More B.C. school districts adopt antihomophobia policies

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      Although June is Pride Month across North America, Vancouver's Pride parade doesn't take place on August 5. Nonetheless, local school districts have been giving British Columbians reasons to be proud of them by implementing measures to counter queer discrimination.

      Over the past few months, several school districts have been considering, working on, or adopting standalone antihomophobia policies.

      Antihomophobia policies can potentially address not just harassment but also systemic discrimination against and exclusion of queer people (including derogatory slang expressions not necessarily directed at individuals such as "That's so gay").

      On April 10, West Vancouver became the 17th school district to adopt an antihomophobia policy.

      It was followed by the Sunshine Coast (which includes Gibsons, Sechelt, and Roberts Creek), which became the 18th school district to do so on June 12.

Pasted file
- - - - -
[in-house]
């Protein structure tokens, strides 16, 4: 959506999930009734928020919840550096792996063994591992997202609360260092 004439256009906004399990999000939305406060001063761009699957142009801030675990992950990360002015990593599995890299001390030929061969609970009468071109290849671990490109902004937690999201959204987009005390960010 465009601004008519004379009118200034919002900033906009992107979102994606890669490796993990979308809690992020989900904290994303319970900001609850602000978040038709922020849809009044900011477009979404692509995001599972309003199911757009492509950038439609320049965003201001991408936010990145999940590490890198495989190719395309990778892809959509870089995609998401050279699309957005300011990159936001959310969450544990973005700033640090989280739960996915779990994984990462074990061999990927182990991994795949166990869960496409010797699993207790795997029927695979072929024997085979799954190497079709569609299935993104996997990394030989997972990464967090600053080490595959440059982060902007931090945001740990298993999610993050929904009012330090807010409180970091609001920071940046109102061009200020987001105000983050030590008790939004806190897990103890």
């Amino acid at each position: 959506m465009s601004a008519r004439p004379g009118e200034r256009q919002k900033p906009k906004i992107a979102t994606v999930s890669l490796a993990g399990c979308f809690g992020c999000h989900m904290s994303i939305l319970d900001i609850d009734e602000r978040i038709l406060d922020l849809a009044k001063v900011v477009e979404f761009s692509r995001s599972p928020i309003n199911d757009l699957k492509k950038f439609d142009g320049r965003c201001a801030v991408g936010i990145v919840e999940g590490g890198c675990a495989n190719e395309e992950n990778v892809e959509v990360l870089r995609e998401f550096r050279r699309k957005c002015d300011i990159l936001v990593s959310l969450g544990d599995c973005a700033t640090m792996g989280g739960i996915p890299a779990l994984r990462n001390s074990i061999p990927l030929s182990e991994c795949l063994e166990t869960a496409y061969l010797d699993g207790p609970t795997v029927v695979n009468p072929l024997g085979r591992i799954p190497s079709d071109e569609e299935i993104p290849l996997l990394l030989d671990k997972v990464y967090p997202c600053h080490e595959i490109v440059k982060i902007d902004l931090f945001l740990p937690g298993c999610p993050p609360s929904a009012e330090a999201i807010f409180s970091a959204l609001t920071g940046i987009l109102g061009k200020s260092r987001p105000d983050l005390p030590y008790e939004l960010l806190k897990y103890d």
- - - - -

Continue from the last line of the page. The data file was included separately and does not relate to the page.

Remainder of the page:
This past week, Saanich became the 19th school district to follow suit on June 20.

      Districts that are in the process of considering adopting an antihomophobia policy include Surrey, New Westminster, Fraser-Cascade, and Bulkley Valley school boards.

      Districts that have already adopted an antihomophobia policy include Vancouver, North Vancouver, Chilliwack, Nanaimo-Ladysmith, Comox Valley, Fort Nelson, and Burnaby.

      An October 2007 ministerial order required all of B.C.'s 60 school districts to ensure that their codes of conduct incorporated one or more statements from the B.C. Human Rights Code regarding discrimination.

      Unfortunately, the code does not cover discrimination based on gender identity or expression.

      On June 1, B.C. premier Christy Clark unveiled a 10-point antibullying plan that included addressing harassment based upon sexual orientation.

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